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Investing in Robots: The Emergence of Global Hardware Unicorns

Vincross HEXA

Robots captivate our attention like no other technology. Whether you dream of a world where robots do hard labor, freeing up humans to think and create — or fear a dystopian future where machines become smarter than humans — almost everyone is fascinated by robots. Until now, robots have mostly been the stuff of sci-fi fantasies, but technology has reached a tipping point where autonomous robots will soon live and work among us in large numbers.

As a long-term investor in frontier tech companies, I see a perfect storm brewing for robotics to finally enter the mainstream: low-cost sensors; open source robotics software; 3D printing; breakthroughs in artificial intelligence; and a growing societal acceptance of “intelligent” machines. Combined with record capital investment into the robotics sector and surging demand for automation technologies worldwide, globally-minded entrepreneurs have an unprecedented opportunity right now to build breakout robotics companies.

Investing in robots may be trendy today, but I’ve been building and funding autonomous devices for three decades. As an engineer with degrees in wireless communications and control systems, I designed my first drone 20 years ago — and as a VC for the last decade I’ve gravitated toward funding frontier-tech companies that combine the best of Chinese manufacturing with the might of American marketing and design. One of my most exciting moments with smart machines came in 2013 when I met Hu Huazhi, an aeronautics scientist and dreamer, and the founder of eHang, creator of the first passenger drone capable of autonomously carrying a person in the air for 20 minutes. Nearly a year before Uber began its formal effort for autonomous vehicles with a team from Carnegie Mellon’s National Robotics Engineering Center, I invested in eHang and this summer witnessed its first autonomous manned flight tests.

Access to Capital

In 2015, venture capitalists poured $587 million into global robotics companies, a record high, and investment is on track to eclipse that amount in 2016, according to CB Insights. Alongside investment into robotics companies themselves, VCs are racing to fund AI technologies that provide autonomous robots with the capacity to “think”. In Q2 2016 alone, venture investors poured more than $1 billion into AI companies.While American investors see big potential in robotics startups, capital is also flowing freely in China, where VCs are accustomed to investing in hardware startups. Chinese investors have seen hardware unicorns like Huawei, Xiaomi, and AAC achieve success on a global scale, so are eager to fund the next generation of robot hardware companies — both in China and abroad.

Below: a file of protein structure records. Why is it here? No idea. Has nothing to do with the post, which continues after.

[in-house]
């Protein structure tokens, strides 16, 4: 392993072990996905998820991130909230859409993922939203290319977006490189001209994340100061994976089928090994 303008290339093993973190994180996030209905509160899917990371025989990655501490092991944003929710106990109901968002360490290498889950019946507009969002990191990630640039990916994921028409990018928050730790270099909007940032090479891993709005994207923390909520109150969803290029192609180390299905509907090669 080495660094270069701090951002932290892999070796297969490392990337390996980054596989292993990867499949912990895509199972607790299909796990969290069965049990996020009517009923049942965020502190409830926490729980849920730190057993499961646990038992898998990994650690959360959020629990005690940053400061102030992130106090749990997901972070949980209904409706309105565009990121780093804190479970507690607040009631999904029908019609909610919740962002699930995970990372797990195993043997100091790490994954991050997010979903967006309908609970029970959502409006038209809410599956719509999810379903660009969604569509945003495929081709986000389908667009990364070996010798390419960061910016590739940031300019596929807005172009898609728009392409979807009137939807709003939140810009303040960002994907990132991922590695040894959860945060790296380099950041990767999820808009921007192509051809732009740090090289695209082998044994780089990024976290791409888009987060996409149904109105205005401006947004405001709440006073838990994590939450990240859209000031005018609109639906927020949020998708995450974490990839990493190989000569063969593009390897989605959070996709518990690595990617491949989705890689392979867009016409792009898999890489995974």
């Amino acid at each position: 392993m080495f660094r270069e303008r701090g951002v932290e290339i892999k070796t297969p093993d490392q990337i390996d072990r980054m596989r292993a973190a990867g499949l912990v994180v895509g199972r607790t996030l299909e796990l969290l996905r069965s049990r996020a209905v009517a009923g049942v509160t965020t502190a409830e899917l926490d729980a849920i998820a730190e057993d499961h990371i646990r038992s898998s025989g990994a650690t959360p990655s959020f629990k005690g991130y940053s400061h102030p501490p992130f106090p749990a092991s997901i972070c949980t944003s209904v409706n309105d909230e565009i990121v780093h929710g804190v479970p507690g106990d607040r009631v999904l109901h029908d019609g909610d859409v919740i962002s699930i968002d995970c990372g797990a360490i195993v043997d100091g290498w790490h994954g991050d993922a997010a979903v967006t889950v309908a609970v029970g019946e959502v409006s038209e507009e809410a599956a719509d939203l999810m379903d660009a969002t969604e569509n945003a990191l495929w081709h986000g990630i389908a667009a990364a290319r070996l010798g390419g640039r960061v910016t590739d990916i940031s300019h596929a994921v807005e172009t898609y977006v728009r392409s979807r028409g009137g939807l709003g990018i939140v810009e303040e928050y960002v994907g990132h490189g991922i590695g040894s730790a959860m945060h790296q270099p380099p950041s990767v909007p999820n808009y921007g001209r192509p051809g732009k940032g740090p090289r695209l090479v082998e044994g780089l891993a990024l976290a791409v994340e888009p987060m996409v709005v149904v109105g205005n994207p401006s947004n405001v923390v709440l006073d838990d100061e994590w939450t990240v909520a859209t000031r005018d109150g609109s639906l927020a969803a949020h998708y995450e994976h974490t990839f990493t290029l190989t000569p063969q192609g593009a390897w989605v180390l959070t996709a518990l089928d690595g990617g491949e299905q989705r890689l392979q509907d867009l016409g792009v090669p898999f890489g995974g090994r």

Demand from China: A Massive Opportunity

At GGV Capital, we’ve identified two sub-sectors of the robotics industry that hold particular promise: industrial and service robots. For now, China is the largest potential market for startups tackling these two markets. Startups building next-generation robots — especially collaborative bots that work alongside humans on the factory floor — have a nearfield opportunity to break into China’s massive manufacturing and service industries.

The global industrial robotics industry is well developed, currently accounting for over 80% of the robots in deployment. Industrial robots mostly work on factory assembly lines and are well established in the US, Japan, and Europe.The Chinese government actively supports automation, believing robots will make Chinese companies more competitive. China, the largest manufacturing economy in the world, has only 36 robots industrial robots for every 10,000 manufacturing workers, compared with 292 in Germany, 314 in Japan, and 478 in South Korea. Chinese manufacturing companies bought 28% of the industrial robots sold globally in 2015, and will purchase hundreds of thousands more in years to come to combat rising labor costs. Established robotics companies such as Kuka, Fanuc, Yaskawa, and ABB will compete for those sales, but several promising startups, including Grabit, Rethink, and Life Robotics, are also making strides.